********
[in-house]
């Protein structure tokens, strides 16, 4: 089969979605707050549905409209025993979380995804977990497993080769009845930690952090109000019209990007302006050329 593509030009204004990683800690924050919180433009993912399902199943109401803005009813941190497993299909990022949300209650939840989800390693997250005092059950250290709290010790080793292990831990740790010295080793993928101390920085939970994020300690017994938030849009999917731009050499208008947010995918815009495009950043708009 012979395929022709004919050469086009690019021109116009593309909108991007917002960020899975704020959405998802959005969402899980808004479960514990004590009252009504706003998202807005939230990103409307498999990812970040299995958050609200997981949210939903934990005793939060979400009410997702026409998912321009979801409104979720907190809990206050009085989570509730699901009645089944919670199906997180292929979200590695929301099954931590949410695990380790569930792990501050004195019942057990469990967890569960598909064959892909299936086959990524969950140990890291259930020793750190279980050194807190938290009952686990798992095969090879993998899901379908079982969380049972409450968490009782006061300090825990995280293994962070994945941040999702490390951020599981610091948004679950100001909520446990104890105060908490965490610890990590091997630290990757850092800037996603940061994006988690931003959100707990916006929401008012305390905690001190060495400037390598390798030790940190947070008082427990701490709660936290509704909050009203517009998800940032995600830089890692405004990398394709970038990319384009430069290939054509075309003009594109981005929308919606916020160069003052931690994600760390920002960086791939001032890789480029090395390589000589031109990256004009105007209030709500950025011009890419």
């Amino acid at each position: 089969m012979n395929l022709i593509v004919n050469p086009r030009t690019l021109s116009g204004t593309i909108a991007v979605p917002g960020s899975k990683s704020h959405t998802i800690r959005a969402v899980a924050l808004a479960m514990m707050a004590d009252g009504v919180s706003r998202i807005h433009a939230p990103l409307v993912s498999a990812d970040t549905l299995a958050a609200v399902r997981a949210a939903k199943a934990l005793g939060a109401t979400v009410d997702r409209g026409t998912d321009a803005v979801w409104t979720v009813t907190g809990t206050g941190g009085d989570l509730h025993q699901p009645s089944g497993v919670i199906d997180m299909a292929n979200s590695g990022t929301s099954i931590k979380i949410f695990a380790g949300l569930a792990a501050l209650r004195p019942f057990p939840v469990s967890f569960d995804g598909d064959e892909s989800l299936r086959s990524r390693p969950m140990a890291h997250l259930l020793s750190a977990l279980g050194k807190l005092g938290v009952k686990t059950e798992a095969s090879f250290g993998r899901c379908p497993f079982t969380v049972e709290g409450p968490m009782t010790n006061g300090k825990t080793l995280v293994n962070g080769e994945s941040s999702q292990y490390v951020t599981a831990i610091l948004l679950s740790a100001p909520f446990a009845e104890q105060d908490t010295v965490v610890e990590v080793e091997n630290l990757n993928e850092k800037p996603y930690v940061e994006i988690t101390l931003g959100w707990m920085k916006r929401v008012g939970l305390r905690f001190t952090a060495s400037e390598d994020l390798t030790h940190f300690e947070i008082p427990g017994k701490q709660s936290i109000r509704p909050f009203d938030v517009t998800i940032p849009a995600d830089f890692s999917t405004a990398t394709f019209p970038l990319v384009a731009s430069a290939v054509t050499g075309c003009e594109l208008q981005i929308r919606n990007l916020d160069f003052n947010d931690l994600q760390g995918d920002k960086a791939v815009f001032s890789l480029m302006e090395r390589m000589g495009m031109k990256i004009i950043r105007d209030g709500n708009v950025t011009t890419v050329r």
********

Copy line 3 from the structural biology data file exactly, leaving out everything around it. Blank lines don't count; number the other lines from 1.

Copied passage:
């Amino acid at each position: 089969m012979n395929l022709i593509v004919n050469p086009r030009t690019l021109s116009g204004t593309i909108a991007v979605p917002g960020s899975k990683s704020h959405t998802i800690r959005a969402v899980a924050l808004a479960m514990m707050a004590d009252g009504v919180s706003r998202i807005h433009a939230p990103l409307v993912s498999a990812d970040t549905l299995a958050a609200v399902r997981a949210a939903k199943a934990l005793g939060a109401t979400v009410d997702r409209g026409t998912d321009a803005v979801w409104t979720v009813t907190g809990t206050g941190g009085d989570l509730h025993q699901p009645s089944g497993v919670i199906d997180m299909a292929n979200s590695g990022t929301s099954i931590k979380i949410f695990a380790g949300l569930a792990a501050l209650r004195p019942f057990p939840v469990s967890f569960d995804g598909d064959e892909s989800l299936r086959s990524r390693p969950m140990a890291h997250l259930l020793s750190a977990l279980g050194k807190l005092g938290v009952k686990t059950e798992a095969s090879f250290g993998r899901c379908p497993f079982t969380v049972e709290g409450p968490m009782t010790n006061g300090k825990t080793l995280v293994n962070g080769e994945s941040s999702q292990y490390v951020t599981a831990i610091l948004l679950s740790a100001p909520f446990a009845e104890q105060d908490t010295v965490v610890e990590v080793e091997n630290l990757n993928e850092k800037p996603y930690v940061e994006i988690t101390l931003g959100w707990m920085k916006r929401v008012g939970l305390r905690f001190t952090a060495s400037e390598d994020l390798t030790h940190f300690e947070i008082p427990g017994k701490q709660s936290i109000r509704p909050f009203d938030v517009t998800i940032p849009a995600d830089f890692s999917t405004a990398t394709f019209p970038l990319v384009a731009s430069a290939v054509t050499g075309c003009e594109l208008q981005i929308r919606n990007l916020d160069f003052n947010d931690l994600q760390g995918d920002k960086a791939v815009f001032s890789l480029m302006e090395r390589m000589g495009m031109k990256i004009i950043r105007d209030g709500n708009v950025t011009t890419v050329r």